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Hi everyone, welcome to english-learning.net. I hope you are well today. In this lesson, we’re going to learn different ways of making invitations.
1. Do you want to …?
This is a direct way of inviting somebody. it should be used with friends or people you know well. For example:
  • Jane, do you want to have a coffee with me?
  • Hey buddy, do you want to come up for a tea?

2. Would you like to …?
This expression with “would” is more polite and formal. It could be used in almost any situations. For example:

  • Good morning, Professor, would you like to join our year-end party tonight
  • Hey Clark, would you like to visit the new museum with us?

3. How do you fancy …?

In this expression, “fancy” means “want to,”. It basically asks if the listener want to do something. For example:

  • Kris, how do you fancy going shopping tonight?
  • How do you fancy coming over my birthday party this weekend?
4. Would you be interested in …?
This is another informal expressions for inviting people. Remember to use a gerund (-ING verb) after “interested in”. For example:
  • Ms. Watson, would you be interested in attending the workshop tomorrow.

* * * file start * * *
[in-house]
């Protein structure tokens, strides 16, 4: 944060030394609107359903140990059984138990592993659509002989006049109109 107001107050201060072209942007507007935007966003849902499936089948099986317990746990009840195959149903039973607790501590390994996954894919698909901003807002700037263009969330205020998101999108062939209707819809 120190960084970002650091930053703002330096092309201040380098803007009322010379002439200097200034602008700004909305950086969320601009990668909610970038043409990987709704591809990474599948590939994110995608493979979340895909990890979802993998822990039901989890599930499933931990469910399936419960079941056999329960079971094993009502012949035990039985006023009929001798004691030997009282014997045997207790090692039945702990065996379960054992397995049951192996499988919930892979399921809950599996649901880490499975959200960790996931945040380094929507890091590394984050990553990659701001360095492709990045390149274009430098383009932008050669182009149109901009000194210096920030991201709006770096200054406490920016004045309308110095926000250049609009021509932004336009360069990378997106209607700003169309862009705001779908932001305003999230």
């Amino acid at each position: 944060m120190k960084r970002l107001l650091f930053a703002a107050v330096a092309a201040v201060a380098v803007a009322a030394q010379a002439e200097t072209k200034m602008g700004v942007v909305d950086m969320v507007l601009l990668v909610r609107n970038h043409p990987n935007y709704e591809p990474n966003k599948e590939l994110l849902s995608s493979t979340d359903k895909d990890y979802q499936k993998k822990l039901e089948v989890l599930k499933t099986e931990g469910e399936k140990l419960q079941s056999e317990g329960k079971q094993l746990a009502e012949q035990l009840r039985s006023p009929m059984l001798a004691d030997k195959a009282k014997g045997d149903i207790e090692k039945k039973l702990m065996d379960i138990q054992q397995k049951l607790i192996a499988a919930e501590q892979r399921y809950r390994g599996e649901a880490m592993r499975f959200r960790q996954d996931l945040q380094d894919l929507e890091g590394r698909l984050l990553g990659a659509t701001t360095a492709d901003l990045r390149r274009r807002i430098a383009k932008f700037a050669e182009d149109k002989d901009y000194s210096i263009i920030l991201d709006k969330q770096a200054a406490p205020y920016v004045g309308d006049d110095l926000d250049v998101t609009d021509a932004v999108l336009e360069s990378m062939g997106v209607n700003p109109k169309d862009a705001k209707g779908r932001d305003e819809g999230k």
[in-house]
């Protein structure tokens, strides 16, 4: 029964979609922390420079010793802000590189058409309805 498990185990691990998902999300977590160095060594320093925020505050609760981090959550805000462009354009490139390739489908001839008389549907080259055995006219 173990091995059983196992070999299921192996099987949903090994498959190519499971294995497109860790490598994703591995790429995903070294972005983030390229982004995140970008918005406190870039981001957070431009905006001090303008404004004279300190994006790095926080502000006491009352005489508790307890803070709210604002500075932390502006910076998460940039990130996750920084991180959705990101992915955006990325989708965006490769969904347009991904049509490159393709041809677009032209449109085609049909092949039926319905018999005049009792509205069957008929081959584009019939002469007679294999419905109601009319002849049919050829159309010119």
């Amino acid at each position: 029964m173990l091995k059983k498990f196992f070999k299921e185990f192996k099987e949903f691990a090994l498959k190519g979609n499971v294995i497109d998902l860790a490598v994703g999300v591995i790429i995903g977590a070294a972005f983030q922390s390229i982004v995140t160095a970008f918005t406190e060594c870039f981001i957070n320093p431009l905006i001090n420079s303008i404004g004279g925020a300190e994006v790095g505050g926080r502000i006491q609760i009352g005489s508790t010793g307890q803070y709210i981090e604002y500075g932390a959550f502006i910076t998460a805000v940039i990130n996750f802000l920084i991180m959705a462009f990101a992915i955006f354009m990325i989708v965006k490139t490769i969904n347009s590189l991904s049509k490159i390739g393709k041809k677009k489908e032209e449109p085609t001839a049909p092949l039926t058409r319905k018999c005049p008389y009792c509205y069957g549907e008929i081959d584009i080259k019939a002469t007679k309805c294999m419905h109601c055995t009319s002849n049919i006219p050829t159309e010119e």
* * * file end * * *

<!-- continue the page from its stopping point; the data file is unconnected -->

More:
• Mr. Hanson, would you be interested in getting around our new office?
5. I was just wondering if you would like to …?
This long expression is very formal and should only be used in business settings or very informal situations, especially in e-mails. For examples:
  • I was just wondering if you would like to visit our new factory in France.
  • I was just wondering if you would like to be a judge in our beauty contest.
6. We’d be delighted to …?
 “Delighted” means “happy or pleased”, this is a polite and kind invitation. For example:
  • We would be delighted to have you over our wedding anniversary.
  • I would be delighted to have you amongst us on this special day.

Great, you have finished the lesson today, I hope you find the lesson useful and don’t forget to listen more on english-learning.net. Bye bye.

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making invitations in English